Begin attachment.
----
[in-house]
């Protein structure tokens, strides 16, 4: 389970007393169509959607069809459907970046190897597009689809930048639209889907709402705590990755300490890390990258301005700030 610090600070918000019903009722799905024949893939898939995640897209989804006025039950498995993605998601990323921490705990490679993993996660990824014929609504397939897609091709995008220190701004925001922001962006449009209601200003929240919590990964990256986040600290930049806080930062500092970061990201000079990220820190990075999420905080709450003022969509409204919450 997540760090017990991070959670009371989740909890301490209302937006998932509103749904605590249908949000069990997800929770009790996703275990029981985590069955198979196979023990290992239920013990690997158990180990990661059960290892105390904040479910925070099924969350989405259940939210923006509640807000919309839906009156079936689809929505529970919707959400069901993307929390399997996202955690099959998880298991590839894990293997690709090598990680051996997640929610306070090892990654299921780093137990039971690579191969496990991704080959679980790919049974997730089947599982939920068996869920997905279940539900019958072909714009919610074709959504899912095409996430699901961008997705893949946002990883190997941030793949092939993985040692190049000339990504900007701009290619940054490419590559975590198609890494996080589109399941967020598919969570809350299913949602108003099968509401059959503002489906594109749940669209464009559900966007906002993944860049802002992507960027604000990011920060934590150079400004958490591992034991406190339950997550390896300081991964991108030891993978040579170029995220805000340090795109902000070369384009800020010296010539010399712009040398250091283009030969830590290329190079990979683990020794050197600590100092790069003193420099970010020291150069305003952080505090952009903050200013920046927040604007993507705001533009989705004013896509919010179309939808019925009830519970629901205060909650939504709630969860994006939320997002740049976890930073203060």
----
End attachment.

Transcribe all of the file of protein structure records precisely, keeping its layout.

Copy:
[in-house]
């Protein structure tokens, strides 16, 4: 389970007393169509959607069809459907970046190897597009689809930048639209889907709402705590990755300490890390990258301005700030 610090600070918000019903009722799905024949893939898939995640897209989804006025039950498995993605998601990323921490705990490679993993996660990824014929609504397939897609091709995008220190701004925001922001962006449009209601200003929240919590990964990256986040600290930049806080930062500092970061990201000079990220820190990075999420905080709450003022969509409204919450 997540760090017990991070959670009371989740909890301490209302937006998932509103749904605590249908949000069990997800929770009790996703275990029981985590069955198979196979023990290992239920013990690997158990180990990661059960290892105390904040479910925070099924969350989405259940939210923006509640807000919309839906009156079936689809929505529970919707959400069901993307929390399997996202955690099959998880298991590839894990293997690709090598990680051996997640929610306070090892990654299921780093137990039971690579191969496990991704080959679980790919049974997730089947599982939920068996869920997905279940539900019958072909714009919610074709959504899912095409996430699901961008997705893949946002990883190997941030793949092939993985040692190049000339990504900007701009290619940054490419590559975590198609890494996080589109399941967020598919969570809350299913949602108003099968509401059959503002489906594109749940669209464009559900966007906002993944860049802002992507960027604000990011920060934590150079400004958490591992034991406190339950997550390896300081991964991108030891993978040579170029995220805000340090795109902000070369384009800020010296010539010399712009040398250091283009030969830590290329190079990979683990020794050197600590100092790069003193420099970010020291150069305003952080505090952009903050200013920046927040604007993507705001533009989705004013896509919010179309939808019925009830519970629901205060909650939504709630969860994006939320997002740049976890930073203060």